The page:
Other technology companies are further along than IBM in capitalizing on the cloud, but large technology companies don't turn on a dime. For example, Oracle (NYSE:ORCL) booked 2% revenue growth in its fiscal 2014 second quarter, and a clear disparity is emerging in its results. Revenue from hardware systems products fell 3%, but its software revenue increased 5%. New software license and cloud software subscription revenue increased 1% in constant currency, even while facing a tough comparison to last year's 18% growth in the same quarter last year.

Microsoft's future is in the cloud
Microsoft clearly sees the writing on the wall in the technology world, which is that growth going forward is in software and not the PC. Microsoft is quickly working to break away from the personal computer, and its efforts are succeeding. That's why picking Satya Nadella, and his breadth of experience in the company's cloud and enterprise group, is a perfect fit. Take it from Bill Gates, who stated, "During this time of transformation, there is no better person to lead Microsoft than Satya Nadella."

Get in on the cloud computing revolution
There are few things that Bill Gates fears. Cloud computing is one of them. It's a radical shift in technology that has early investors getting filthy rich, and we want you to join them. That's why we are highlighting three companies that could make investors like you rich. You've likely only heard of one of them, so be sure to click here to watch this shocking video presentation!

Bob Ciura has no position in any stocks mentioned. The Motley Fool owns shares of International Business Machines, Microsoft, and Oracle.. Try any of our Foolish newsletter services free for 30 days. We Fools may not all hold the same opinions, but we all believe that considering a diverse range of insights makes us better investors. The Motley Fool has a disclosure policy.

1 Key Step to Get Rich

Our mission at The Motley Fool is to help the world invest better. Whether that’s helping people overcome their fear of stocks all the way to offering clear and successful guidance on complicated-sounding options trades, we can help.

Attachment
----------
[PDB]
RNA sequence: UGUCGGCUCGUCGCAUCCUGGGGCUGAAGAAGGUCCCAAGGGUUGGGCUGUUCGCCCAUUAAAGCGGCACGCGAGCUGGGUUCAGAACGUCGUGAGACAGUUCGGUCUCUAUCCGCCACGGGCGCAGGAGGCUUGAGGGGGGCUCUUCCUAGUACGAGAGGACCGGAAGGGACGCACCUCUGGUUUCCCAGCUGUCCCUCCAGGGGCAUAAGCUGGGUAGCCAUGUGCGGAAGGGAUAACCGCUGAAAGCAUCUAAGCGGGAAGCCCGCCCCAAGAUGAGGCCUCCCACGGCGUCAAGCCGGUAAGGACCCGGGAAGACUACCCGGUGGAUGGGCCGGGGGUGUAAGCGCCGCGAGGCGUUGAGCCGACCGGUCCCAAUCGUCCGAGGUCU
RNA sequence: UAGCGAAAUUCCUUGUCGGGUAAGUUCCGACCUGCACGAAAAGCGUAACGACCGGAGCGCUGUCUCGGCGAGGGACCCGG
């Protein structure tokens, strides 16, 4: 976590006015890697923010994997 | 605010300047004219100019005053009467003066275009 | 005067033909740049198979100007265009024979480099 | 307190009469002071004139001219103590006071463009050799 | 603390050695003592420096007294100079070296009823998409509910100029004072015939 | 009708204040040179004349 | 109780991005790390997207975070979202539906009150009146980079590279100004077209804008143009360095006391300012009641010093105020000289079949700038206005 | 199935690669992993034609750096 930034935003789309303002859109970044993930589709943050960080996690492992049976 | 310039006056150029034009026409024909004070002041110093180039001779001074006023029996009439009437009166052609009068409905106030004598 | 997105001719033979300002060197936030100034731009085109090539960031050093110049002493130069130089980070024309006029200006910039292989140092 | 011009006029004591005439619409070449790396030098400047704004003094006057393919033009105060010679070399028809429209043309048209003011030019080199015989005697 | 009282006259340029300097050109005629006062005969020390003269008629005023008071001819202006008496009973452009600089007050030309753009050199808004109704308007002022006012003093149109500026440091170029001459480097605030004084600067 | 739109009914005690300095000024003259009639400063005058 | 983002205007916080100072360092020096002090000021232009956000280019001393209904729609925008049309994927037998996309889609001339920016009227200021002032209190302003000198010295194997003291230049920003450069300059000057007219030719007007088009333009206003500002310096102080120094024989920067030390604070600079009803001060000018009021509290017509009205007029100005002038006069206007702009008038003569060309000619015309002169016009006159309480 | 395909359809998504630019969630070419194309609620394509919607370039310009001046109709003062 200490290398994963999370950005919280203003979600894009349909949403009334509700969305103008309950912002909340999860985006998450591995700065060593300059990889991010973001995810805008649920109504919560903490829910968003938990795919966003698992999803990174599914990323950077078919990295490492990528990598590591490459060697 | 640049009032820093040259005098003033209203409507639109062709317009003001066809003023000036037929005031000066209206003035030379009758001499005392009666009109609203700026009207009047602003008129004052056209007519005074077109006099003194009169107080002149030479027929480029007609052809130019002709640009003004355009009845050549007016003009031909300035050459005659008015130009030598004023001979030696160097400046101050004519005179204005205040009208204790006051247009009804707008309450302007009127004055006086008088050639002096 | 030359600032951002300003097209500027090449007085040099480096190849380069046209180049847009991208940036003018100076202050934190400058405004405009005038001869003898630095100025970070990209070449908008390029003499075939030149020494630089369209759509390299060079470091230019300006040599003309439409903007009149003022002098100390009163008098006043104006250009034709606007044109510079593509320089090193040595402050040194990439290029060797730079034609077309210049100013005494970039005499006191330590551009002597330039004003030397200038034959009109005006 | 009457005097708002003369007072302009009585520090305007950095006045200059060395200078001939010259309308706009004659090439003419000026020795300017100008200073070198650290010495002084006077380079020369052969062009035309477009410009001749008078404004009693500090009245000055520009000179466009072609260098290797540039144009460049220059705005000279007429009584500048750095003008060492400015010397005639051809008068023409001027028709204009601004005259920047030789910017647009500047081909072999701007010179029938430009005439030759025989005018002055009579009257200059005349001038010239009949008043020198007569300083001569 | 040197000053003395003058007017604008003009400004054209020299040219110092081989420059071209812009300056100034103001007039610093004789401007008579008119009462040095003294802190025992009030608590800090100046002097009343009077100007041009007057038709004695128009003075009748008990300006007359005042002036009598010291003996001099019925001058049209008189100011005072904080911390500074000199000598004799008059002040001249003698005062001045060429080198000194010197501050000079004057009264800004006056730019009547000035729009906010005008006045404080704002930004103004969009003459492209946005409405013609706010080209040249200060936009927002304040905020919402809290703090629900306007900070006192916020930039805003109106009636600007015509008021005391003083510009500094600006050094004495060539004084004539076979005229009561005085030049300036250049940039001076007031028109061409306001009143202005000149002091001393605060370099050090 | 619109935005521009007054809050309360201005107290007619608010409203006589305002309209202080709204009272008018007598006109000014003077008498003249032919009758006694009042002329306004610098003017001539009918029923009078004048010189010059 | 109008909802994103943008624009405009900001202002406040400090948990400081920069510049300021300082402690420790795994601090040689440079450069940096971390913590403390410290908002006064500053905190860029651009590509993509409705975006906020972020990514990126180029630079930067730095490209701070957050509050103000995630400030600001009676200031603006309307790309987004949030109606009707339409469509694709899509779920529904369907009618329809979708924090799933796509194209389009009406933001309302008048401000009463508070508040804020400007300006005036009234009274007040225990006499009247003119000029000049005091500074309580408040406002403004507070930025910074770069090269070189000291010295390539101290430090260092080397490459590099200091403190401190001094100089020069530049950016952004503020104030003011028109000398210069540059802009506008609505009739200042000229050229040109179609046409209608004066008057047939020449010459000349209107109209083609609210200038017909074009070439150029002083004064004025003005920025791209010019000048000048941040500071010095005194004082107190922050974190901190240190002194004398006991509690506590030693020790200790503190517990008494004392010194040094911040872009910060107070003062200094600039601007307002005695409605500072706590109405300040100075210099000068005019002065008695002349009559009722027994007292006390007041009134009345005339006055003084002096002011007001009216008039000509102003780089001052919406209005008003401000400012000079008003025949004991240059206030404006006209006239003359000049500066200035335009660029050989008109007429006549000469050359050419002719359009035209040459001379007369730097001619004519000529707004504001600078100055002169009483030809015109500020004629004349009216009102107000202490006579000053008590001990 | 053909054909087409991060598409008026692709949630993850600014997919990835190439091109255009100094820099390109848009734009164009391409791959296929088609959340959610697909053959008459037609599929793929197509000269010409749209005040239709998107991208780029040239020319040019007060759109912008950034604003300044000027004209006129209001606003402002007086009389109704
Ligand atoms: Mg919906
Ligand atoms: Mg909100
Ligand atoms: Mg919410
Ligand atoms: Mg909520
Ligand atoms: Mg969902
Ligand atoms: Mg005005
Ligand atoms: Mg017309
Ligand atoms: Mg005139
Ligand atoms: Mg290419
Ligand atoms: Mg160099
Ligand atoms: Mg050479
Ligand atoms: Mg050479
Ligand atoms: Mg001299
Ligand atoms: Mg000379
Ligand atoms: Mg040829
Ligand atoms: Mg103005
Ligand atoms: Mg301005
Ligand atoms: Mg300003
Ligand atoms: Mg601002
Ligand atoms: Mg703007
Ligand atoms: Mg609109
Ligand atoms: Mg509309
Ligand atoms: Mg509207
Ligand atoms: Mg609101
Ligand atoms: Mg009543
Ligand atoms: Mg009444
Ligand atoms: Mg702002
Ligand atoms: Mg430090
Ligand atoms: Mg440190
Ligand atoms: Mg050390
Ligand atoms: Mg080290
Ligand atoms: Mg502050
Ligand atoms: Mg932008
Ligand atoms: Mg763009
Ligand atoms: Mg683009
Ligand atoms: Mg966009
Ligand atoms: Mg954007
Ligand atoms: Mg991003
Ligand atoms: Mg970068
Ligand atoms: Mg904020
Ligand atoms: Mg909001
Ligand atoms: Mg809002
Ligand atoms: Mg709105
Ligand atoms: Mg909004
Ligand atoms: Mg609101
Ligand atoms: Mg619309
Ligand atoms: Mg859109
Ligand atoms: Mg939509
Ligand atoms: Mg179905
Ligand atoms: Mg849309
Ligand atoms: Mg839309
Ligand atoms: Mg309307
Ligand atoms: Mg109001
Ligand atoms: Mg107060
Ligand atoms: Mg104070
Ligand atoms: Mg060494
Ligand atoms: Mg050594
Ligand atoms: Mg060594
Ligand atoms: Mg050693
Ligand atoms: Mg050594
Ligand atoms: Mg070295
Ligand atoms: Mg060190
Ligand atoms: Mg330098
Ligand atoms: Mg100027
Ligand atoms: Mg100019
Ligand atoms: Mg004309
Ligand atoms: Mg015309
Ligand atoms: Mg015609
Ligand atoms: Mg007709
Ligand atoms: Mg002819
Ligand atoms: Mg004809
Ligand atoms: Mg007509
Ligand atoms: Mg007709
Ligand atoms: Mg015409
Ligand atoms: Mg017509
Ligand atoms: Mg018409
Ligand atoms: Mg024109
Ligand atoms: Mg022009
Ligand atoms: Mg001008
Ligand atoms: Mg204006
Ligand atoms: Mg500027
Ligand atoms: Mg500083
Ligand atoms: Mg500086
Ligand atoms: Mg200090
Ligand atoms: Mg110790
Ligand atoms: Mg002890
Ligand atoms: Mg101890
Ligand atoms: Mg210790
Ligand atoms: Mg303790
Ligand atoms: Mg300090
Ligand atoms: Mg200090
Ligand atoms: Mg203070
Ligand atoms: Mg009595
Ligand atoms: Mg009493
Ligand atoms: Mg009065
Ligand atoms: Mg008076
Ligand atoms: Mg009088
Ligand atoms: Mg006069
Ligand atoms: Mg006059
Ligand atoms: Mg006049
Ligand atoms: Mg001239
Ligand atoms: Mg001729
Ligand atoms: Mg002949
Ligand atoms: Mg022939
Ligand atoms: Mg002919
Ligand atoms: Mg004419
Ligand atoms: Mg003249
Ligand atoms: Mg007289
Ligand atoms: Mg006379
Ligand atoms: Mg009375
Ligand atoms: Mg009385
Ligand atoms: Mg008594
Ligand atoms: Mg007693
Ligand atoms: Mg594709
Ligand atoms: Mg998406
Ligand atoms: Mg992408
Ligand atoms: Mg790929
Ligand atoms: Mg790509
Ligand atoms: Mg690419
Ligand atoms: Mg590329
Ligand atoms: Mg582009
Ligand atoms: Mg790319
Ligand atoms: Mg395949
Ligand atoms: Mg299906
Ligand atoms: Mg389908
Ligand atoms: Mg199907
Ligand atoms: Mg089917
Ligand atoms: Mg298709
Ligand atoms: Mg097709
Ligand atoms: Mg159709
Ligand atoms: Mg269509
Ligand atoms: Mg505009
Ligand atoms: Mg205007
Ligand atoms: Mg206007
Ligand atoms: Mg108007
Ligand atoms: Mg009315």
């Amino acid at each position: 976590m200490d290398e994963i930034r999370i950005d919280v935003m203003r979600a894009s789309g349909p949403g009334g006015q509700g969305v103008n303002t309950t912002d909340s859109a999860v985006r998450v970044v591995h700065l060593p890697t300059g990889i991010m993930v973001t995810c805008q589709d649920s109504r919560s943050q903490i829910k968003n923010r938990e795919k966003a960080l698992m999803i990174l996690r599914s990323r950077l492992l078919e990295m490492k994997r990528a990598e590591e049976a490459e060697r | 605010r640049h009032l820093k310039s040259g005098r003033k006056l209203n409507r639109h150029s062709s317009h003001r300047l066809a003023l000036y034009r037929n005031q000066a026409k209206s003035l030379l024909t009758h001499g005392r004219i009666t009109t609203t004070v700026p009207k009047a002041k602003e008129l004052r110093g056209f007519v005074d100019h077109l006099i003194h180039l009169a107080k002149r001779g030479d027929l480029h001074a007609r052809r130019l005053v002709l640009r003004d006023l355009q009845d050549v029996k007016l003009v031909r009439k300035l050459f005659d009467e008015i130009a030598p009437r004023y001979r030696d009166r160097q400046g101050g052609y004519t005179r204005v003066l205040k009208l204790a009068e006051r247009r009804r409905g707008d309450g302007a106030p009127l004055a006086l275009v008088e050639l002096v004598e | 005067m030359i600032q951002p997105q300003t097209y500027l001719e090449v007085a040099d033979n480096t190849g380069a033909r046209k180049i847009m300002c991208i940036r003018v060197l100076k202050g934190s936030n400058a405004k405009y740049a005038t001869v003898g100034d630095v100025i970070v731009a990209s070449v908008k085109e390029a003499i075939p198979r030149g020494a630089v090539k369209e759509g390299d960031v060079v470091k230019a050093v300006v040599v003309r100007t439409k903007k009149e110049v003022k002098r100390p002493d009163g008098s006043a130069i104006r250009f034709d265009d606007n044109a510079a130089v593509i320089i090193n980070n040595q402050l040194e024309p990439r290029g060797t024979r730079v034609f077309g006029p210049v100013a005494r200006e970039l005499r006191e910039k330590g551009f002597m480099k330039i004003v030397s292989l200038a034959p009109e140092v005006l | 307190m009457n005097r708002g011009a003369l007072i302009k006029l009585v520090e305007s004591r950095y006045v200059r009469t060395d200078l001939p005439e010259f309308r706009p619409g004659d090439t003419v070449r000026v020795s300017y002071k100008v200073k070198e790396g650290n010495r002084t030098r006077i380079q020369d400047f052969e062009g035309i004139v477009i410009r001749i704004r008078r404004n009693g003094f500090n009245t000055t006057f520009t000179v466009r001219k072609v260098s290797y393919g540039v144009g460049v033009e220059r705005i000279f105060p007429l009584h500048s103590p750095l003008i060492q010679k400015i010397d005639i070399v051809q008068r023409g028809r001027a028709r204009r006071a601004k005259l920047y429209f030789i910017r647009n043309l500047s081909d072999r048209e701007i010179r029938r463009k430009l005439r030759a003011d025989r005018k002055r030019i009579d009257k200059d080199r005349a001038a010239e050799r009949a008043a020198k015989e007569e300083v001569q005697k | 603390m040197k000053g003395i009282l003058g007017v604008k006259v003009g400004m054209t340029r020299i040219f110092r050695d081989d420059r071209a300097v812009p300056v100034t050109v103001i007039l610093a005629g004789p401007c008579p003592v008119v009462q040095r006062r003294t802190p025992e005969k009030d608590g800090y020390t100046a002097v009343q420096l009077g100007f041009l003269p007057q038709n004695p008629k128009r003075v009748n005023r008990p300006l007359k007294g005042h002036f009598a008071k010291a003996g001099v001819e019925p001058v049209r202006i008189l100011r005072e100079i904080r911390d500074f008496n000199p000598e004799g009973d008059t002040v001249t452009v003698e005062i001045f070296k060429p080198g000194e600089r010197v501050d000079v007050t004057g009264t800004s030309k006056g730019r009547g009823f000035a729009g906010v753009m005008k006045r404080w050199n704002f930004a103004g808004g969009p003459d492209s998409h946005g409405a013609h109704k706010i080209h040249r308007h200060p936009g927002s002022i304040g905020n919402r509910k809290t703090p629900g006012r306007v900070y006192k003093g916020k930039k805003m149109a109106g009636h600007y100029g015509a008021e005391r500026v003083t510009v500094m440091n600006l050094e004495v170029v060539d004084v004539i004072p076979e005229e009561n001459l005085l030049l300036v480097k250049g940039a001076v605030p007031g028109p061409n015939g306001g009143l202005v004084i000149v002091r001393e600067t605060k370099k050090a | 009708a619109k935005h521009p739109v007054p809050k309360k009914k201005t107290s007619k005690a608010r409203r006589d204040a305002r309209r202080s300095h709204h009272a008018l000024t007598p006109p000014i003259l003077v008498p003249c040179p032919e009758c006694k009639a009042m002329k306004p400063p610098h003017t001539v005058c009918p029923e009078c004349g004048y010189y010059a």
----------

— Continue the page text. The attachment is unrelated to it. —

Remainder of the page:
Feb 1, 2016 at 4:54PM

To be perfectly clear, this is not a get-rich action that my Foolish colleagues and I came up with. But we wouldn't argue with the approach.

A 2015 Business Insider article titled, "11 websites to bookmark if you want to get rich" rated The Motley Fool as the #1 place online to get smarter about investing.

"The Motley Fool aims to build a strong investment community, which it does by providing a variety of resources: the website, books, a newspaper column, a radio [show], and [newsletters]," wrote (the clearly insightful and talented) money reporter Kathleen Elkins. "This site has something for every type of investor, from basic lessons for beginners to investing commentary on mutual funds, stock sectors, and value for the more advanced."

Our mission at The Motley Fool is to help the world invest better, so it's nice to receive that kind of recognition. It lets us know we're doing our job.

Whether that's helping the entirely uninitiated overcome their fear of stocks all the way to offering clear and successful guidance on complicated-sounding options trades, we want to provide our readers with a boost to the next step on their journey to financial independence.

Articles and beyond